Is Mould Bad For My Health?

Last Updated 23 August 2018

Mould on walls

Mould is the most obvious and distressing symptom of damp in a building. While surface mould can be cleaned with commercial products, materials that have developed internal mould growth need to be destroyed and replaced.

But the damage that mould causes to a property is only half of why you should be concerned by the presence of mould in a home or business. Mould also releases spores which can cause allergic reactions, and continuous exposure can lead to serious illness.

How can mould be harmful?

Mould releases microscopic spores in order to reproduce, and these spores can develop into mould wherever they come into contact with a food source and moisture.

Most of the time, it’s contact with these spores which causes hay fever-like allergic reactions when they are inhaled or come into contact with skin.

Symptoms include coughing, sneezing, congestion or rashes. Vulnerable people are also at risk of respiratory infections, and mould spores can also cause asthma attacks.

The adverse effects of mould exposure are well-documented by the NHS in the UK and the CDC in the United States.

What is toxic black mould?

Some moulds, such as toxic black mould (which can be identified by its slimy appearance and texture, and is usually found in damp wallpaper) produce mycotoxins which harm other microorganisms, reducing competition in their environment.

Unfortunately, these mycotoxins can also damage cells in our bodies.

Prolonged exposure to mycotoxins or eating contaminated food can lead to a severe illness called mycotoxicosis. Symptoms include blistering rashes; irritation of skin, lungs and intestines; inhibited protein and white blood cell production; nausea, vomiting and diarrhea.

Mycotoxins are so dangerous they have been used as chemical weapons, though it is very rare for there to be enough toxic mould in a UK household for such severe illnesses to occur.

How do I safely clean mould?

Firstly, whenever you attempt to clean or remove mould, you should always wear protective gloves and a breathing mask to limit your contact with allergenic spores.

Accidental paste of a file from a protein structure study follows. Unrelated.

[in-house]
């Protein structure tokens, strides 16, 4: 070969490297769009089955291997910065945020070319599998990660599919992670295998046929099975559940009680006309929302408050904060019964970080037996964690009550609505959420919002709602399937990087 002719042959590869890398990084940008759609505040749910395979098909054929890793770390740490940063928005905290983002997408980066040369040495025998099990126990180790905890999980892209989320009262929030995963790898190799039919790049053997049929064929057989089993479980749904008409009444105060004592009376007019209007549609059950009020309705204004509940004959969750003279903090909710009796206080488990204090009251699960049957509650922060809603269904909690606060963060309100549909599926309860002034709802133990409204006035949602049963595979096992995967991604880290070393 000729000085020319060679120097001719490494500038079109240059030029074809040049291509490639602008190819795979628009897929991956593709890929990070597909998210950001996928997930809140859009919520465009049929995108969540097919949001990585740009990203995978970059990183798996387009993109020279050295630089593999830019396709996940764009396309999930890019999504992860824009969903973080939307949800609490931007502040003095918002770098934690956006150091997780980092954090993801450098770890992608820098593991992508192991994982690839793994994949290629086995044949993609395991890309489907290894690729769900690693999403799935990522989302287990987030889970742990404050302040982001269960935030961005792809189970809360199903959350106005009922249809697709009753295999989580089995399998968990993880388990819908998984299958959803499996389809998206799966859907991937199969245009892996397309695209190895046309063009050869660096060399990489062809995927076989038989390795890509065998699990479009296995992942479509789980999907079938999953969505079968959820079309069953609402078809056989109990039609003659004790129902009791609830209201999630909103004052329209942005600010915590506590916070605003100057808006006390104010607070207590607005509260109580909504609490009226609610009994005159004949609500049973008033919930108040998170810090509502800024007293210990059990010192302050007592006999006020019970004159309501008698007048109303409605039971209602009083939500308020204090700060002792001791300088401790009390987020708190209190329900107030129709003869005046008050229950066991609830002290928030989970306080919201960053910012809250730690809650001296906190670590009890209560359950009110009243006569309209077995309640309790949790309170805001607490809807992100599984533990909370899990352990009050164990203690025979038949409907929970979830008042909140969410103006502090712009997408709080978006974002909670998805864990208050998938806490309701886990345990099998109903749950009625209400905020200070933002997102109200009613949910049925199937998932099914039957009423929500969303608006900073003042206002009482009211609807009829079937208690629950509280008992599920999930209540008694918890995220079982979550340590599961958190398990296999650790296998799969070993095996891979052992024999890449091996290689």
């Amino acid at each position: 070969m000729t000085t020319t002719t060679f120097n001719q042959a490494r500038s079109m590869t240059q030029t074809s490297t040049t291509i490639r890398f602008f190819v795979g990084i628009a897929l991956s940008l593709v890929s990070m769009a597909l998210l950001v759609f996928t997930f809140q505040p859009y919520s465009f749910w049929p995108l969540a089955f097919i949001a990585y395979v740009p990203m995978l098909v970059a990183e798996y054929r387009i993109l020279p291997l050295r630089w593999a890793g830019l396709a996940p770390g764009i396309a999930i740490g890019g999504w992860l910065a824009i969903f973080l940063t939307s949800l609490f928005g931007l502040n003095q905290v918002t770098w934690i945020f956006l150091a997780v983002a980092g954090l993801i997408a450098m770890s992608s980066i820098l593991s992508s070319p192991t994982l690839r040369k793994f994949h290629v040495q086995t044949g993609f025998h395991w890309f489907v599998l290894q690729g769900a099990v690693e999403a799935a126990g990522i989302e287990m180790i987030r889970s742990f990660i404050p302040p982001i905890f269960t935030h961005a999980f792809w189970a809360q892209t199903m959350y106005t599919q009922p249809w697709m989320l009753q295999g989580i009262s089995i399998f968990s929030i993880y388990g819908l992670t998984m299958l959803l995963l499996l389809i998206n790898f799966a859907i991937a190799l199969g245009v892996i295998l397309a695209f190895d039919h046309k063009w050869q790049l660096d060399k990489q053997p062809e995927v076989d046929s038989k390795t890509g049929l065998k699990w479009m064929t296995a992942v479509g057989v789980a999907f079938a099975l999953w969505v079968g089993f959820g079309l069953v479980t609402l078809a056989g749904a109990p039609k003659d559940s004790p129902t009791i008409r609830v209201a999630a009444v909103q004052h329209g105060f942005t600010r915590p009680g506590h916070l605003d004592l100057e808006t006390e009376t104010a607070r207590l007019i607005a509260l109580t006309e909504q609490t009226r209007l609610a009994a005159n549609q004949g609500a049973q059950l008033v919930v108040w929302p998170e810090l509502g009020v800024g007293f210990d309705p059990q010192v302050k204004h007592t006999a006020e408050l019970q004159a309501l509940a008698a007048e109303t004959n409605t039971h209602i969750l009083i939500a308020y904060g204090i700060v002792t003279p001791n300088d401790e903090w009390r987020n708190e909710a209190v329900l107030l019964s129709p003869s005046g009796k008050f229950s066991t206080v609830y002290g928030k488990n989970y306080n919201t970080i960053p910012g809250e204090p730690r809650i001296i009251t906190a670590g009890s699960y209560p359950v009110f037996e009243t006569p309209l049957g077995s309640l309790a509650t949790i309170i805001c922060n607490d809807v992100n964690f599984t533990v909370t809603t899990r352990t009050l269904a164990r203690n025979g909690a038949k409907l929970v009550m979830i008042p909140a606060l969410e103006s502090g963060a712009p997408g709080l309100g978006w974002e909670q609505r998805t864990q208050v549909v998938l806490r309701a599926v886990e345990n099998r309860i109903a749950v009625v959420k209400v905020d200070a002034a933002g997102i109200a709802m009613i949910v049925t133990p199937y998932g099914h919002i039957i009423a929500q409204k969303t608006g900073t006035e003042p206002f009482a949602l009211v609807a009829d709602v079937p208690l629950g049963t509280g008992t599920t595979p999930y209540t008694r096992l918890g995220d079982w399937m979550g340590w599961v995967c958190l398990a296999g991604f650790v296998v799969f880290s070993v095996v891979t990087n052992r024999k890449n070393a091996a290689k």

For surface mould, a simple solution of bleach and water can kill the mould. If the mould has penetrated the building material or fabric, it needs to be destroyed.

However, mould will keep growing again if the damp in the property isn’t addressed. Mould is always present in the environment, and will grow wherever they find moisture and a food source – in this case, building materials and fabrics.

Wiping away mould or trying to paint over it (no matter how “damp proof” the paint promises to be) is not a long-term solution, especially if the building materials beneath are still damp.

How do I permanently remove mould?

Mould won’t grow if it doesn’t have water, so resolving the causes of your damp is your first priority if you want to wipe out mould in your property for good.

Getting rid of damp ranges from quick and cheap to difficult and expensive depending on the cause. Condensation can be reduced by simply installing a PIV unit, while rising damp requires fixing or replacing the building’s damp proof course.

The first step is accurate diagnosis of your causes of damp, which we’re happy to provide with a free, no obligation damp survey.

To book your damp survey, or if you have any questions about mould, feel free to get in touch by calling now or requesting your call back today.

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